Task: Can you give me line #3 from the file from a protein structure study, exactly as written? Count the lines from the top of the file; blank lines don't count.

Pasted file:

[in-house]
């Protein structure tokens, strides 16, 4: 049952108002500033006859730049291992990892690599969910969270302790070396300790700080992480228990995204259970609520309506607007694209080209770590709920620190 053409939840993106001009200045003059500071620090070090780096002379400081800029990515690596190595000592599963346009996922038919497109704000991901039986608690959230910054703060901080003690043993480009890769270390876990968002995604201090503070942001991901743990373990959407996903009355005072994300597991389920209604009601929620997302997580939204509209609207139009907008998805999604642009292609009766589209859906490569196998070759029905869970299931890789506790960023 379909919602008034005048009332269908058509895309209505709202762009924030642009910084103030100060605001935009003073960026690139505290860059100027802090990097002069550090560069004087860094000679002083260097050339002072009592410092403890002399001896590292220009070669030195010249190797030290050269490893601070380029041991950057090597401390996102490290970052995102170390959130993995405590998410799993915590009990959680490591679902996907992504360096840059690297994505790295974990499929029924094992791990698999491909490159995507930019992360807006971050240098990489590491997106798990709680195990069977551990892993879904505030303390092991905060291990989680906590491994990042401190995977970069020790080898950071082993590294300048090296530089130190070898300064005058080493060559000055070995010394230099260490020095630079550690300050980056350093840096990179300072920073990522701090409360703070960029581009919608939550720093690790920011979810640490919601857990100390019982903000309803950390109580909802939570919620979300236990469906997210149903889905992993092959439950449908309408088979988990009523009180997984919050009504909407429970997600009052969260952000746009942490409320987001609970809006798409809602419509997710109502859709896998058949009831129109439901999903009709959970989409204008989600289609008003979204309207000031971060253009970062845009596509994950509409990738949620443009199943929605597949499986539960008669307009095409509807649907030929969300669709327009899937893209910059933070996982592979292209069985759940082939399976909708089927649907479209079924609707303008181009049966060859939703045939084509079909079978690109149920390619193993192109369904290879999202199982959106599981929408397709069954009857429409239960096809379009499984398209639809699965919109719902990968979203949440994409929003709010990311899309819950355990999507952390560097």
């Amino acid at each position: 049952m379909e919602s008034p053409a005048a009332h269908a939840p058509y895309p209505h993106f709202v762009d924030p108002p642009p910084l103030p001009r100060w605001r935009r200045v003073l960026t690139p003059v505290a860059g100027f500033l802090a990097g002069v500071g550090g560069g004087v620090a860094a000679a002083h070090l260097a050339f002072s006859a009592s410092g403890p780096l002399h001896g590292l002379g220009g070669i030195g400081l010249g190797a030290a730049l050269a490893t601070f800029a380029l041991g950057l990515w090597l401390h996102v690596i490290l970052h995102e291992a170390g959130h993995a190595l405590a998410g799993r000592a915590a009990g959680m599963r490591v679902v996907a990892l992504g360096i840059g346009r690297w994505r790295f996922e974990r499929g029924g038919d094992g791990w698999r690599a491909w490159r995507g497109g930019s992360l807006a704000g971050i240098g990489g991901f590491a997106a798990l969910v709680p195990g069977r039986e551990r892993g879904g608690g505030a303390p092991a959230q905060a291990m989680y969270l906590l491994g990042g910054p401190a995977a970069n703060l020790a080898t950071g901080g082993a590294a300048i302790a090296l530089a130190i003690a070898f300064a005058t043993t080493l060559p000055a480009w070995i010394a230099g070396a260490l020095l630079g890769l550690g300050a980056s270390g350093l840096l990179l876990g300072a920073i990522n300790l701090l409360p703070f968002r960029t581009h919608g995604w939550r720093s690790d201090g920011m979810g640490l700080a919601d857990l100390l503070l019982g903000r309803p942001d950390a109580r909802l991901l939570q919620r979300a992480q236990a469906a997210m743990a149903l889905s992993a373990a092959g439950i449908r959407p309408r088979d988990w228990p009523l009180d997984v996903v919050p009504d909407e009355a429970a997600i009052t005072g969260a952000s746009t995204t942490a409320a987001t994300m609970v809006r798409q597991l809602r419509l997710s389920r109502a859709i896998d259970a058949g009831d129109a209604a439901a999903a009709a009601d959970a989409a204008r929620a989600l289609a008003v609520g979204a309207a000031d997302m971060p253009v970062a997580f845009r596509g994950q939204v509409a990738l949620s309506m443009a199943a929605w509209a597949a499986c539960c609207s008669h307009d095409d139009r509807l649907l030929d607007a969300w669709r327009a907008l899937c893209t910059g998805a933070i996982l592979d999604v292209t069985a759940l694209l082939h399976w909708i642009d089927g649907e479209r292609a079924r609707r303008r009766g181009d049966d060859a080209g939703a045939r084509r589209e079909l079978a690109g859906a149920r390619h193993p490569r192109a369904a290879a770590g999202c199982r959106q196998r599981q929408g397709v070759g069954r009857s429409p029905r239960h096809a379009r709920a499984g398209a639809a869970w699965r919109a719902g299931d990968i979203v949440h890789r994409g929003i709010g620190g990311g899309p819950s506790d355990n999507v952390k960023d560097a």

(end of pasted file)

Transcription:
């Amino acid at each position: 049952m379909e919602s008034p053409a005048a009332h269908a939840p058509y895309p209505h993106f709202v762009d924030p108002p642009p910084l103030p001009r100060w605001r935009r200045v003073l960026t690139p003059v505290a860059g100027f500033l802090a990097g002069v500071g550090g560069g004087v620090a860094a000679a002083h070090l260097a050339f002072s006859a009592s410092g403890p780096l002399h001896g590292l002379g220009g070669i030195g400081l010249g190797a030290a730049l050269a490893t601070f800029a380029l041991g950057l990515w090597l401390h996102v690596i490290l970052h995102e291992a170390g959130h993995a190595l405590a998410g799993r000592a915590a009990g959680m599963r490591v679902v996907a990892l992504g360096i840059g346009r690297w994505r790295f996922e974990r499929g029924g038919d094992g791990w698999r690599a491909w490159r995507g497109g930019s992360l807006a704000g971050i240098g990489g991901f590491a997106a798990l969910v709680p195990g069977r039986e551990r892993g879904g608690g505030a303390p092991a959230q905060a291990m989680y969270l906590l491994g990042g910054p401190a995977a970069n703060l020790a080898t950071g901080g082993a590294a300048i302790a090296l530089a130190i003690a070898f300064a005058t043993t080493l060559p000055a480009w070995i010394a230099g070396a260490l020095l630079g890769l550690g300050a980056s270390g350093l840096l990179l876990g300072a920073i990522n300790l701090l409360p703070f968002r960029t581009h919608g995604w939550r720093s690790d201090g920011m979810g640490l700080a919601d857990l100390l503070l019982g903000r309803p942001d950390a109580r909802l991901l939570q919620r979300a992480q236990a469906a997210m743990a149903l889905s992993a373990a092959g439950i449908r959407p309408r088979d988990w228990p009523l009180d997984v996903v919050p009504d909407e009355a429970a997600i009052t005072g969260a952000s746009t995204t942490a409320a987001t994300m609970v809006r798409q597991l809602r419509l997710s389920r109502a859709i896998d259970a058949g009831d129109a209604a439901a999903a009709a009601d959970a989409a204008r929620a989600l289609a008003v609520g979204a309207a000031d997302m971060p253009v970062a997580f845009r596509g994950q939204v509409a990738l949620s309506m443009a199943a929605w509209a597949a499986c539960c609207s008669h307009d095409d139009r509807l649907l030929d607007a969300w669709r327009a907008l899937c893209t910059g998805a933070i996982l592979d999604v292209t069985a759940l694209l082939h399976w909708i642009d089927g649907e479209r292609a079924r609707r303008r009766g181009d049966d060859a080209g939703a045939r084509r589209e079909l079978a690109g859906a149920r390619h193993p490569r192109a369904a290879a770590g999202c199982r959106q196998r599981q929408g397709v070759g069954r009857s429409p029905r239960h096809a379009r709920a499984g398209a639809a869970w699965r919109a719902g299931d990968i979203v949440h890789r994409g929003i709010g620190g990311g899309p819950s506790d355990n999507v952390k960023d560097a």